It is wise to put a few silica gel sachets or similar in the car if you live in a damp atmosphere, otherwise you could get mildew forming. Some people also recommend fillnig the engine right up with oil, but if you do that you must not start it until it has been emptied back to the normal level.

  • 2
    I like the silica gel idea. Reminds me of something else. Aircraft engines that are stored over the Winter often use silica gel spark plug replacements to keep the inside of the engine dry. Wonder if anyone makes ones that fit cars? I'm not a big fan of jacking up the car. Yes, it keeps the tires from going square, but unless the tires are dryrotted anyways, going square won't hurt them. It just makes for a bumpy first few miles when you drive the car. Leaving a car jacked up for a long time leaves the suspension dangling and loaded in a way its not meant to be for long periods of time. Commented Nov 9, 2011 at 13:13

I used to take my 1986 CJ-7 off the road 6 months each year when I was in college during the winter. My grandfather, who was a mechanic in the Marines, had me do the following each time:

  1. Fill the gas tank, put in gas stabilizer and run the engine for ~10 minutes.
  2. Drain & replace the oil, replace the filter.
  3. Disconnect the battery and bring it in the house
  4. Since this was pre-fuel injectors, we sprayed starting fluid into the carburetor
  5. Spray WD-40 on brakes
  6. Store it in the garage.
  7. Lube the undercarriage

If you can, jack it up so the tires aren't on the ground. I never did but I had newer tires. You can get #2 & 7 done at the same time at any garage

When I put it back on the road we sprayed starting fluid in the carburetor and ran the car for a long time to burn through the gas. I never had any significant problems.


The last thing you want to do is have someone drive your car every few weeks. What's important is that the last time you drove your car before putting it to sleep for five months is that you drove at least 15-18 miles on the highway, long enough to get the oil hot enough to stave off water vapor/condensation, which forms carbonic acid, sludge, varnish. An old mechanic's test was to place your hand on the bottom of your oil pan (sump). If too hot to keep there more'n a fraction of a second, you're A-OK for the duration.

While still warm, put a plastic bag secured by rubber band around the end of your exhaust pipe(s). Either disconnect your battery, or better still, install a good quality battery disconnect switch. Just make sure it's rated for more amps than your starter draws. I used & use a Cole Hersee switch, which i bought from our local NAPA auto parts store in my Packards.

A Chevron engineer told us any gasoline (any brand, it's all like aspirin) should be good for at least a year if it is stored where the temperature remains below 80 degrees. A friend had fully two-year-old gas in one of his Delahayes and it started right up, ran fine. I do use Stabil as precaution, and have heard that marine Stabil even better, but have read no vetted tech papers on that.

The regular type antifreeze goes bad, becomes acidic after two or three years, so if you absolutely must use antifreeze, make sure your change it no longer than every third year. You need antifreeze only if your car will suffer a hard freeze, or if it has air conditioning, in which case you need 15% antifreeze just to protect the heater core from freeing even in August in LA or Phoenix. Don't use distilled water, which is ion hungry and leaches minerals ---like lead, tin, solder from your radiator. Just use soft water and a good quality rust and corrosion inhibitor. I like No-Rosion, tho' Red Line's product is also good.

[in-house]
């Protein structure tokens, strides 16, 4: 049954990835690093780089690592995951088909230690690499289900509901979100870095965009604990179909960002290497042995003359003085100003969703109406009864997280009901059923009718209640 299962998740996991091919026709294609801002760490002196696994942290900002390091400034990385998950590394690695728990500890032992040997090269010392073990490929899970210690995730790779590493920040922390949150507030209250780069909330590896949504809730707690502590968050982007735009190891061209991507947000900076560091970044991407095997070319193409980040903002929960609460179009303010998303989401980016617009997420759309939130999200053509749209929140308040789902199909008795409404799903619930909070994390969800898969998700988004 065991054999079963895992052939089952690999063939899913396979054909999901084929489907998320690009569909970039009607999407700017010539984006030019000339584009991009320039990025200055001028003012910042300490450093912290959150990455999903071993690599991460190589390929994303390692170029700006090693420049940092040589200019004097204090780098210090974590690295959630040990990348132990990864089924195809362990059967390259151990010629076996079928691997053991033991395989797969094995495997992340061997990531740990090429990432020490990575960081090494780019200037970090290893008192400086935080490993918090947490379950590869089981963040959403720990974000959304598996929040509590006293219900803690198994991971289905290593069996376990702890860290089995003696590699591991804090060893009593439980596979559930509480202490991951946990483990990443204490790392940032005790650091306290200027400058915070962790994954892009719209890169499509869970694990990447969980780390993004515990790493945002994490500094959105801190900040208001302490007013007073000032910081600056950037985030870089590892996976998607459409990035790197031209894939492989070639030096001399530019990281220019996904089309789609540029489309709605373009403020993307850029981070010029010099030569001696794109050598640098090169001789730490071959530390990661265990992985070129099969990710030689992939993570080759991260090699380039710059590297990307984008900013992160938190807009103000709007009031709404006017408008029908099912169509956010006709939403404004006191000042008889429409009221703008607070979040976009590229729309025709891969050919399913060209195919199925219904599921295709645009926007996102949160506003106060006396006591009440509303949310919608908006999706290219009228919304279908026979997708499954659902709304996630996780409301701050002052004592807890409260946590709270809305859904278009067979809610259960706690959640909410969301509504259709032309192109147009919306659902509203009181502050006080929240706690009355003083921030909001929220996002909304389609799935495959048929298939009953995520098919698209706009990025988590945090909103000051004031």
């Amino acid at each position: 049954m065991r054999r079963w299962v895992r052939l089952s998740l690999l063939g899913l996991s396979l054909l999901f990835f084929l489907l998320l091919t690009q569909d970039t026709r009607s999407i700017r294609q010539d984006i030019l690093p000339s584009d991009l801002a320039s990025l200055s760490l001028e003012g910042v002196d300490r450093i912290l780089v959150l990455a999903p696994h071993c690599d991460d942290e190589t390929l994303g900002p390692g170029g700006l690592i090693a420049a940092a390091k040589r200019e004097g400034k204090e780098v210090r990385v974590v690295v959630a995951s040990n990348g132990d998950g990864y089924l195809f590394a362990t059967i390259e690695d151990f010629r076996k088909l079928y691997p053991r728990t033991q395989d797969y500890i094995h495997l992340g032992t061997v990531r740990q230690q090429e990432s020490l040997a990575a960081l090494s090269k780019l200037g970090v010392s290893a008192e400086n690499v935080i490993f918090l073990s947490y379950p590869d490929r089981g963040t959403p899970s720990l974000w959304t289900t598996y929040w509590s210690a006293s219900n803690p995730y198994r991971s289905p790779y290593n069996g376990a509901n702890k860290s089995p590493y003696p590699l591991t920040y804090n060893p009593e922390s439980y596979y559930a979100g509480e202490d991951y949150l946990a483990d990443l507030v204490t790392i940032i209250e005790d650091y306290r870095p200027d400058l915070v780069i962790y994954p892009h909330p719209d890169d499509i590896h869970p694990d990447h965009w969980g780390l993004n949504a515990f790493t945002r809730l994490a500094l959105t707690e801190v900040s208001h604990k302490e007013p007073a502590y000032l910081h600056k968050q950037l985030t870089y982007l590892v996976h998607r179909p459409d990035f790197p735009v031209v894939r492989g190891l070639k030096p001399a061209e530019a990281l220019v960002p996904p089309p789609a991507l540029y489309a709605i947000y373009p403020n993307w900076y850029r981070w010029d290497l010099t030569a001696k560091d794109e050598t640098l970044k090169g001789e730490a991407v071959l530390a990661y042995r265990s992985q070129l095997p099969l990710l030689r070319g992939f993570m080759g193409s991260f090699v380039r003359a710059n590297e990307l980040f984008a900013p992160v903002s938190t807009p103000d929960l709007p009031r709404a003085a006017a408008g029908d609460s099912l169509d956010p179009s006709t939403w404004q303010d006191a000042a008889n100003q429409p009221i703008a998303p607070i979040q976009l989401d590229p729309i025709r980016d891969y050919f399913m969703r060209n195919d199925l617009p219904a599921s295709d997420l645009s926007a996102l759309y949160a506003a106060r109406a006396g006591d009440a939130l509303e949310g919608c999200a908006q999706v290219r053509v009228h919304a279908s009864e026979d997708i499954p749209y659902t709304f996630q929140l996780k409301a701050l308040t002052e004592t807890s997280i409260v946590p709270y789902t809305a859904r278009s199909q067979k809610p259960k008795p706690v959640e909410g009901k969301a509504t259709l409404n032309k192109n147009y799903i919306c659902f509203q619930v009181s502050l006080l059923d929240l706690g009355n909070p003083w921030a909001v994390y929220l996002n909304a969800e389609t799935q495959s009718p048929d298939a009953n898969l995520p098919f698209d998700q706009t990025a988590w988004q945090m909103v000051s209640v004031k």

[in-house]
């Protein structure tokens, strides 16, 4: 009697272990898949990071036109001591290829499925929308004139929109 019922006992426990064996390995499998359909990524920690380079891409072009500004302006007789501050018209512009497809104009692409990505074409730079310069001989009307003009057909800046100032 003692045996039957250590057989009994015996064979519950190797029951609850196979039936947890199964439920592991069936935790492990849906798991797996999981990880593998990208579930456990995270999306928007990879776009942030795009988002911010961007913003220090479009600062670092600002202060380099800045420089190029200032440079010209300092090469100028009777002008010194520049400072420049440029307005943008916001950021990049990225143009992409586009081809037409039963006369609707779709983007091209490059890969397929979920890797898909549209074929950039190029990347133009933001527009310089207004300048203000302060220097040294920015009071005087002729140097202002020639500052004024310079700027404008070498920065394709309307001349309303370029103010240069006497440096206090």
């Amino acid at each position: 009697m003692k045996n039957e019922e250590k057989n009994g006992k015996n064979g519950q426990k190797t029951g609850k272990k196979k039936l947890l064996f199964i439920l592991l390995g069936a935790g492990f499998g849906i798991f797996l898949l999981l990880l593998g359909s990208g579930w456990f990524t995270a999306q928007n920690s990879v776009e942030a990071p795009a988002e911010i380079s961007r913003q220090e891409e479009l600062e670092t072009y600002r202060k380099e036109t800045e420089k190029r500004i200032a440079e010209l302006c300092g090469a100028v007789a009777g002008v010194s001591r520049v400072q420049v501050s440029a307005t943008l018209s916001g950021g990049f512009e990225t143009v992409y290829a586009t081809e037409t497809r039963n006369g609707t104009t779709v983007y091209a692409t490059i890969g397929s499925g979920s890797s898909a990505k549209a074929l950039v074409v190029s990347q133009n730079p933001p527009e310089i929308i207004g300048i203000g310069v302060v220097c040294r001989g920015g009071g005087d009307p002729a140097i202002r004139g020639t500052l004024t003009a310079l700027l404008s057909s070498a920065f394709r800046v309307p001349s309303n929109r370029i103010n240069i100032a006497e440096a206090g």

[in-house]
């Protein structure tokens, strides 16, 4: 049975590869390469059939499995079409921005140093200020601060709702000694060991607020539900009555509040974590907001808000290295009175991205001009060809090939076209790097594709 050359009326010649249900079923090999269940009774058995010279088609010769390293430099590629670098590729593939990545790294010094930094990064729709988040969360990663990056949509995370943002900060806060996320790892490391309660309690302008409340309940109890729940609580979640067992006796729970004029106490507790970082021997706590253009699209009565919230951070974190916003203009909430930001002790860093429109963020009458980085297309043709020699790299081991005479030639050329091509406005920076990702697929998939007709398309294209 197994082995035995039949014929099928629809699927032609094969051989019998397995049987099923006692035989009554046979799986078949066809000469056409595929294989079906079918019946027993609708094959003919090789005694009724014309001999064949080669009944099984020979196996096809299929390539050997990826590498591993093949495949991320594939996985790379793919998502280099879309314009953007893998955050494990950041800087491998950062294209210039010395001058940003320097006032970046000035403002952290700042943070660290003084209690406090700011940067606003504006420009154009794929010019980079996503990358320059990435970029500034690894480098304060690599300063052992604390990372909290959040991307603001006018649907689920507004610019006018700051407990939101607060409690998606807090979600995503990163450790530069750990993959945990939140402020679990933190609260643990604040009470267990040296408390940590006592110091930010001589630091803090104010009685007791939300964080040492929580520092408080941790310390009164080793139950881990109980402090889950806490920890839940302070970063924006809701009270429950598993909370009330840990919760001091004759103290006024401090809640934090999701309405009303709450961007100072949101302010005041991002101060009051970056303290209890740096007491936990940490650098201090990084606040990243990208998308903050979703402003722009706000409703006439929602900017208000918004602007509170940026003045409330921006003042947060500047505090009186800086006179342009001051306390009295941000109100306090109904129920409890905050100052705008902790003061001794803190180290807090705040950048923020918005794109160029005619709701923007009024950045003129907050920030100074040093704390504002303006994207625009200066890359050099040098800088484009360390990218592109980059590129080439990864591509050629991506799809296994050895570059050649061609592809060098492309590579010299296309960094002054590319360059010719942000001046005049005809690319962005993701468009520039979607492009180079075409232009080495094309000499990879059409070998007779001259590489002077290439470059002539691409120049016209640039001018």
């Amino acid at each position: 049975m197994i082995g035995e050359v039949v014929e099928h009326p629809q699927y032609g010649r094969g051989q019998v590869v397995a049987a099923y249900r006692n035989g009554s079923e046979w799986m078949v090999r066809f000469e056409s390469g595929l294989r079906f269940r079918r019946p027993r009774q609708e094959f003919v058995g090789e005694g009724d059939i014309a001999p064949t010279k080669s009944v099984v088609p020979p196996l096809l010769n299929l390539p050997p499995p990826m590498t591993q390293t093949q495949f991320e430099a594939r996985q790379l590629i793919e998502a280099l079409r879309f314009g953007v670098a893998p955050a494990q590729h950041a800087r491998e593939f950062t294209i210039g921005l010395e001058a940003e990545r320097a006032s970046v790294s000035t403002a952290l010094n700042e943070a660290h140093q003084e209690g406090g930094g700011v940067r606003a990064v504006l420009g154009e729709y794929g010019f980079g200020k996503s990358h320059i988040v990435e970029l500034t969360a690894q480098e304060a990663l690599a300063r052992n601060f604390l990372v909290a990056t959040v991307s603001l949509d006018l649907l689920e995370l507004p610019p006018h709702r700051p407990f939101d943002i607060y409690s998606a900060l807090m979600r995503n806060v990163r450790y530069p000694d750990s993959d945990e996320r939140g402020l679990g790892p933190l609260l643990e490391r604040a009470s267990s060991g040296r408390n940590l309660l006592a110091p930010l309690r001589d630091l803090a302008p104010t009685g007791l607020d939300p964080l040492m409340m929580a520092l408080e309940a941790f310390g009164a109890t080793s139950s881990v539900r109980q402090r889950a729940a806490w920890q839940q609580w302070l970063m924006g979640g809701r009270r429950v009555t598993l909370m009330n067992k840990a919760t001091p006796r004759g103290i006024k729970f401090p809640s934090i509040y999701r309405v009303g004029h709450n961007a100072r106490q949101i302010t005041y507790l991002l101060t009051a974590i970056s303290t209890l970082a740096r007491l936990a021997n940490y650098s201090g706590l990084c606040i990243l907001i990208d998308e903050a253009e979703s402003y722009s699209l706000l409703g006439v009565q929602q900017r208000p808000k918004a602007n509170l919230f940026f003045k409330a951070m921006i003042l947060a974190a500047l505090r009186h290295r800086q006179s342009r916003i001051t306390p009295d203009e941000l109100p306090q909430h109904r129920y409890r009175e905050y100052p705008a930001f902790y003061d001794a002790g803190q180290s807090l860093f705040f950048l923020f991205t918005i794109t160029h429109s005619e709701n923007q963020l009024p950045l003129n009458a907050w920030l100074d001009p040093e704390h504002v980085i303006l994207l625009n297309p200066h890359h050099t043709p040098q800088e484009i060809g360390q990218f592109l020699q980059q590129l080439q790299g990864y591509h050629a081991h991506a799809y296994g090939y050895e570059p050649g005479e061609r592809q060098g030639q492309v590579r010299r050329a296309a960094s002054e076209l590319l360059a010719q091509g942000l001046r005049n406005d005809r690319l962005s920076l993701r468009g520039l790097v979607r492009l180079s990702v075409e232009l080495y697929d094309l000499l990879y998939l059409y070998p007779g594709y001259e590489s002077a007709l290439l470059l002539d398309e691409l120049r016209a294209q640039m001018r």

A late friend's '54 Ferrari Testarossa sat seven months between vintage races with no ill effects and he didn't jack his car up while in storage.

The Nethercutt Collection in California drives each car in their collection just twice a year, every six months.

You might want to consider DOT-5 silicon brake fluid in any car you really care about, since this product is non-hydroscopic, does not absorb moisture from the ambient air, which is what corrodes master and wheel cylinders.

If you or someone responsible is around in your absence, it doesn't hurt to rock the car up and down a few times every few weeks, perhaps tap the brake pedal a few times, but these two items are optional, and we're now getting into "Zen and the Art of Hibernating Car Maintenance."

Since your car's garaged and covered, you don't have to worry about UV rays and heat degrading your tires. Have never understood people extolling "heated garages." Heat exacerbates any chemical reaction, like rust. If you're going to drive a nice car in cold, dry weather, an unheated garage but a block heater for the engine, or a high temperature lamp(s) under the radiator and sump sound like a better idea.

  • While DOT5 fluid is non-hydroscopic, it does not work with anti-lock brakes. This means it DOES NOT WORK with most of today's vehicles, including the 2008 Civic of the OP's. It's just better to change out the fluid every 2 years, whether driven or not, using DOT3/4/5.1. Also, using a battery tender is much better than disconnecting the battery. They will sulfate if left unattended for long periods of time, whether attached or not. Commented Apr 4, 2016 at 22:32

I have a 45 yr old Vette (original owner) & store during winter in TN, usually between 4-6 months depending on winter end. I read an article from Duntov Motors tagged as Brake Fluid School recommending in cars that age, not to use synthetic brake fluid due to their absorbing moisture. They recommended going back to the old style glycol for the older classics. They dissed Dot 2, and recommended going with Dot 4 Glycol based at Dry 446, Wet 311 (wet is the key number,( dot 2 is Wet 284).

  • Maybe I am misunderstanding you, but this information isn't correct. Glycol-ether (DOT 3, 4, and 5.1) brake fluids are hygroscopic (water absorbing), which means they absorb moisture from the atmosphere under normal humidity levels. Non-hygroscopic fluids (e.g. silicone/DOT 5 and mineral oil based formulations), are hydrophobic, and can maintain an acceptable boiling point over the fluid's service life. DOT 5 not compatible with any other grades, and therefore would have to be put in fresh. DOT5/5.1 are superior to DOT4. Source: en.wikipedia.org/wiki/Brake_fluid
    – NitrusInc
    Commented May 8, 2018 at 14:42

enter image description here Just would like to add that new car production need more take care from old car due the technical and sensore i had store my car BMW 750Li 2015 for 17 months now without any issue as i had started every 6 month for half hour trip and again i parked for other 6 month